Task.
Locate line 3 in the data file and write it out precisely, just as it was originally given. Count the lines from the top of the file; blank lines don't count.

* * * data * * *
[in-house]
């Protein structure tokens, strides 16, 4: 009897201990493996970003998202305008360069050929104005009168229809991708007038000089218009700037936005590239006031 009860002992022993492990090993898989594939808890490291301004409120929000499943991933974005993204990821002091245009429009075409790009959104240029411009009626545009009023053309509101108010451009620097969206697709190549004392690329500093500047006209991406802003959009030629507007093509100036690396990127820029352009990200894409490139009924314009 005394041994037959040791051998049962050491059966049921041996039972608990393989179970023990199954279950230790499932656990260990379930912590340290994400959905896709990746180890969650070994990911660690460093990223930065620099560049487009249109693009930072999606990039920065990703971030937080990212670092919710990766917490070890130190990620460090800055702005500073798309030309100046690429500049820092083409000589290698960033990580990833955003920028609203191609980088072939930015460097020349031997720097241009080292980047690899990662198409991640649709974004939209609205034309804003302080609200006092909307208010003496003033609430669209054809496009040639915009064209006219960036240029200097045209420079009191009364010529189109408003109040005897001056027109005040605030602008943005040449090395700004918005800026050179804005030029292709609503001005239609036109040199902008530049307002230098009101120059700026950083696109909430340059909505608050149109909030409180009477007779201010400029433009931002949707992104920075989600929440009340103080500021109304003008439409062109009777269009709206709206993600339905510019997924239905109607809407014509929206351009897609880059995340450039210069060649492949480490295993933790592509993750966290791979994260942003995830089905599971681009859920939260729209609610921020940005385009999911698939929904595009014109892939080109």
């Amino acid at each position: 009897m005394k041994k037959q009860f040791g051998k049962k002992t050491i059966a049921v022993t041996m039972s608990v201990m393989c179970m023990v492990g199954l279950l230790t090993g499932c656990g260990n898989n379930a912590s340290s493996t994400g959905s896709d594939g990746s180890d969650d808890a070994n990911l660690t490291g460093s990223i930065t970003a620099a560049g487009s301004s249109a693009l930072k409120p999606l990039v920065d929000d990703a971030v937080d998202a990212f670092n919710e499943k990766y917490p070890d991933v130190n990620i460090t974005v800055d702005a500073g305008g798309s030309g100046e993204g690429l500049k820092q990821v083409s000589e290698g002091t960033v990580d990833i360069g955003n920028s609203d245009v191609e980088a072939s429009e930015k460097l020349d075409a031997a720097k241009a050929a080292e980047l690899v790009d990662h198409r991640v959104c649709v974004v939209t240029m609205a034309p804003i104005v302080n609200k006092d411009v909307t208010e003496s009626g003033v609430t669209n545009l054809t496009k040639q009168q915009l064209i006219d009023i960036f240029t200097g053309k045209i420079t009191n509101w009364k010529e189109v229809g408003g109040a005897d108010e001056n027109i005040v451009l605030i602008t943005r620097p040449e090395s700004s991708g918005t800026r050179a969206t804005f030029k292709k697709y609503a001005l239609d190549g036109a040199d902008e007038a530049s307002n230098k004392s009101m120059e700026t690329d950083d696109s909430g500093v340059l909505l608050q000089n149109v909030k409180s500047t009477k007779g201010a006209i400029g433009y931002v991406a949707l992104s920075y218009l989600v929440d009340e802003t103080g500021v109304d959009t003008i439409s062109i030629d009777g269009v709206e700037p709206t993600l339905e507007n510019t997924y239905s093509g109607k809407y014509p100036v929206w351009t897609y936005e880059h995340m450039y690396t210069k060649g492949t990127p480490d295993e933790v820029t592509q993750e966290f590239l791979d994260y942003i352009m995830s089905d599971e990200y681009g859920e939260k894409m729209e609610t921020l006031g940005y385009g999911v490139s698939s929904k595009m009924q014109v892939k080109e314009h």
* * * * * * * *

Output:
């Amino acid at each position: 009897m005394k041994k037959q009860f040791g051998k049962k002992t050491i059966a049921v022993t041996m039972s608990v201990m393989c179970m023990v492990g199954l279950l230790t090993g499932c656990g260990n898989n379930a912590s340290s493996t994400g959905s896709d594939g990746s180890d969650d808890a070994n990911l660690t490291g460093s990223i930065t970003a620099a560049g487009s301004s249109a693009l930072k409120p999606l990039v920065d929000d990703a971030v937080d998202a990212f670092n919710e499943k990766y917490p070890d991933v130190n990620i460090t974005v800055d702005a500073g305008g798309s030309g100046e993204g690429l500049k820092q990821v083409s000589e290698g002091t960033v990580d990833i360069g955003n920028s609203d245009v191609e980088a072939s429009e930015k460097l020349d075409a031997a720097k241009a050929a080292e980047l690899v790009d990662h198409r991640v959104c649709v974004v939209t240029m609205a034309p804003i104005v302080n609200k006092d411009v909307t208010e003496s009626g003033v609430t669209n545009l054809t496009k040639q009168q915009l064209i006219d009023i960036f240029t200097g053309k045209i420079t009191n509101w009364k010529e189109v229809g408003g109040a005897d108010e001056n027109i005040v451009l605030i602008t943005r620097p040449e090395s700004s991708g918005t800026r050179a969206t804005f030029k292709k697709y609503a001005l239609d190549g036109a040199d902008e007038a530049s307002n230098k004392s009101m120059e700026t690329d950083d696109s909430g500093v340059l909505l608050q000089n149109v909030k409180s500047t009477k007779g201010a006209i400029g433009y931002v991406a949707l992104s920075y218009l989600v929440d009340e802003t103080g500021v109304d959009t003008i439409s062109i030629d009777g269009v709206e700037p709206t993600l339905e507007n510019t997924y239905s093509g109607k809407y014509p100036v929206w351009t897609y936005e880059h995340m450039y690396t210069k060649g492949t990127p480490d295993e933790v820029t592509q993750e966290f590239l791979d994260y942003i352009m995830s089905d599971e990200y681009g859920e939260k894409m729209e609610t921020l006031g940005y385009g999911v490139s698939s929904k595009m009924q014109v892939k080109e314009h």